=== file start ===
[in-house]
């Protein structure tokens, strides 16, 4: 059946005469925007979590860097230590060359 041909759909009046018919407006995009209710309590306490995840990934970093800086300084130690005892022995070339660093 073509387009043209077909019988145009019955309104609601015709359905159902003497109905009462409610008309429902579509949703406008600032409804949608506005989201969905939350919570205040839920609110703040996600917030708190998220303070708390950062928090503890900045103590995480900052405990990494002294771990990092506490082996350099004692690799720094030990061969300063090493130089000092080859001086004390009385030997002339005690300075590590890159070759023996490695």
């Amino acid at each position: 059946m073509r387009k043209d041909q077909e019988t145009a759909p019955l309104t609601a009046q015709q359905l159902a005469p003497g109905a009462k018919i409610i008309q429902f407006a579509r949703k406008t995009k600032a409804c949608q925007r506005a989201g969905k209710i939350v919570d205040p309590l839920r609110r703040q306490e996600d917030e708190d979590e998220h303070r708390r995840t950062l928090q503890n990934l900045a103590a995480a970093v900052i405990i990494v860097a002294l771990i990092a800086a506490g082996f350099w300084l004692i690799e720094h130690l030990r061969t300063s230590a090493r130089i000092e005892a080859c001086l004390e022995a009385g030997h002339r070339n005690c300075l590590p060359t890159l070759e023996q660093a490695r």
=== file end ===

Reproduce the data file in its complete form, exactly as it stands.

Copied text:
[in-house]
């Protein structure tokens, strides 16, 4: 059946005469925007979590860097230590060359 041909759909009046018919407006995009209710309590306490995840990934970093800086300084130690005892022995070339660093 073509387009043209077909019988145009019955309104609601015709359905159902003497109905009462409610008309429902579509949703406008600032409804949608506005989201969905939350919570205040839920609110703040996600917030708190998220303070708390950062928090503890900045103590995480900052405990990494002294771990990092506490082996350099004692690799720094030990061969300063090493130089000092080859001086004390009385030997002339005690300075590590890159070759023996490695």
């Amino acid at each position: 059946m073509r387009k043209d041909q077909e019988t145009a759909p019955l309104t609601a009046q015709q359905l159902a005469p003497g109905a009462k018919i409610i008309q429902f407006a579509r949703k406008t995009k600032a409804c949608q925007r506005a989201g969905k209710i939350v919570d205040p309590l839920r609110r703040q306490e996600d917030e708190d979590e998220h303070r708390r995840t950062l928090q503890n990934l900045a103590a995480a970093v900052i405990i990494v860097a002294l771990i990092a800086a506490g082996f350099w300084l004692i690799e720094h130690l030990r061969t300063s230590a090493r130089i000092e005892a080859c001086l004390e022995a009385g030997h002339r070339n005690c300075l590590p060359t890159l070759e023996q660093a490695r």